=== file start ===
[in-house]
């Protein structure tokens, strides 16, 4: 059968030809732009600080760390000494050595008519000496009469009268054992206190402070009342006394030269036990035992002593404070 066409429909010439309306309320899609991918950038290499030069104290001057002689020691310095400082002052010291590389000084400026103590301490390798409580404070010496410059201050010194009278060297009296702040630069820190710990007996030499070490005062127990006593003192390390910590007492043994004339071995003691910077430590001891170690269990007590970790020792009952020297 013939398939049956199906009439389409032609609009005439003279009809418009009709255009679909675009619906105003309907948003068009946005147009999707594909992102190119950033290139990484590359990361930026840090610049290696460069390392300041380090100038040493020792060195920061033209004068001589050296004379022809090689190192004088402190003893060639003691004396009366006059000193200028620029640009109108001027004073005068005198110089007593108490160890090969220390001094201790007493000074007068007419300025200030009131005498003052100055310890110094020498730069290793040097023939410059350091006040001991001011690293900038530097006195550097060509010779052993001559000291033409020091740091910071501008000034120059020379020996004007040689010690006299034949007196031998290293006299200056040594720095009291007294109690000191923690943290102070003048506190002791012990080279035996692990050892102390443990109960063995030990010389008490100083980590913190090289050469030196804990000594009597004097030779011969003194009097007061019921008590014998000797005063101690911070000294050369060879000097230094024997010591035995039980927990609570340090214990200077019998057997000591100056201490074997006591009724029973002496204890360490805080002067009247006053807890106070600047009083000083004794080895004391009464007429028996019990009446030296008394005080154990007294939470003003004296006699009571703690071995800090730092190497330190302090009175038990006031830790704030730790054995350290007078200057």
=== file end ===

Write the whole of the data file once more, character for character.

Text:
[in-house]
């Protein structure tokens, strides 16, 4: 059968030809732009600080760390000494050595008519000496009469009268054992206190402070009342006394030269036990035992002593404070 066409429909010439309306309320899609991918950038290499030069104290001057002689020691310095400082002052010291590389000084400026103590301490390798409580404070010496410059201050010194009278060297009296702040630069820190710990007996030499070490005062127990006593003192390390910590007492043994004339071995003691910077430590001891170690269990007590970790020792009952020297 013939398939049956199906009439389409032609609009005439003279009809418009009709255009679909675009619906105003309907948003068009946005147009999707594909992102190119950033290139990484590359990361930026840090610049290696460069390392300041380090100038040493020792060195920061033209004068001589050296004379022809090689190192004088402190003893060639003691004396009366006059000193200028620029640009109108001027004073005068005198110089007593108490160890090969220390001094201790007493000074007068007419300025200030009131005498003052100055310890110094020498730069290793040097023939410059350091006040001991001011690293900038530097006195550097060509010779052993001559000291033409020091740091910071501008000034120059020379020996004007040689010690006299034949007196031998290293006299200056040594720095009291007294109690000191923690943290102070003048506190002791012990080279035996692990050892102390443990109960063995030990010389008490100083980590913190090289050469030196804990000594009597004097030779011969003194009097007061019921008590014998000797005063101690911070000294050369060879000097230094024997010591035995039980927990609570340090214990200077019998057997000591100056201490074997006591009724029973002496204890360490805080002067009247006053807890106070600047009083000083004794080895004391009464007429028996019990009446030296008394005080154990007294939470003003004296006699009571703690071995800090730092190497330190302090009175038990006031830790704030730790054995350290007078200057």